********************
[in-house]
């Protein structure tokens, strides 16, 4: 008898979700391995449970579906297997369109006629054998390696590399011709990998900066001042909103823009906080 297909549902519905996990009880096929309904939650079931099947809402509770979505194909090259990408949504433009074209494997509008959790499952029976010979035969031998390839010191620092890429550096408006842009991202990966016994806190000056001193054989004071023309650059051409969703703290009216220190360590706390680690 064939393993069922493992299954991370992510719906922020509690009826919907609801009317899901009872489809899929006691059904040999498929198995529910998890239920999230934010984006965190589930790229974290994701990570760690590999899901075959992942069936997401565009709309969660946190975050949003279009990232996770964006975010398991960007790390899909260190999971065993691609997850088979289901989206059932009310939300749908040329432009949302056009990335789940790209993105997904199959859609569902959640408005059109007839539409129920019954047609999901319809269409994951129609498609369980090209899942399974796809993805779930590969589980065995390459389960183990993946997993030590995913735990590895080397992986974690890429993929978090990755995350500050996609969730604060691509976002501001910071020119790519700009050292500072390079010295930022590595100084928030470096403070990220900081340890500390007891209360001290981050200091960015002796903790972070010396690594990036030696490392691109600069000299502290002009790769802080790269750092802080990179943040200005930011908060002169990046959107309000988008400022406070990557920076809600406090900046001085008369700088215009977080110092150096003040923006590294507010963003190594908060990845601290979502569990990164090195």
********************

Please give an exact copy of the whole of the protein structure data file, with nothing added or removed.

[in-house]
């Protein structure tokens, strides 16, 4: 008898979700391995449970579906297997369109006629054998390696590399011709990998900066001042909103823009906080 297909549902519905996990009880096929309904939650079931099947809402509770979505194909090259990408949504433009074209494997509008959790499952029976010979035969031998390839010191620092890429550096408006842009991202990966016994806190000056001193054989004071023309650059051409969703703290009216220190360590706390680690 064939393993069922493992299954991370992510719906922020509690009826919907609801009317899901009872489809899929006691059904040999498929198995529910998890239920999230934010984006965190589930790229974290994701990570760690590999899901075959992942069936997401565009709309969660946190975050949003279009990232996770964006975010398991960007790390899909260190999971065993691609997850088979289901989206059932009310939300749908040329432009949302056009990335789940790209993105997904199959859609569902959640408005059109007839539409129920019954047609999901319809269409994951129609498609369980090209899942399974796809993805779930590969589980065995390459389960183990993946997993030590995913735990590895080397992986974690890429993929978090990755995350500050996609969730604060691509976002501001910071020119790519700009050292500072390079010295930022590595100084928030470096403070990220900081340890500390007891209360001290981050200091960015002796903790972070010396690594990036030696490392691109600069000299502290002009790769802080790269750092802080990179943040200005930011908060002169990046959107309000988008400022406070990557920076809600406090900046001085008369700088215009977080110092150096003040923006590294507010963003190594908060990845601290979502569990990164090195």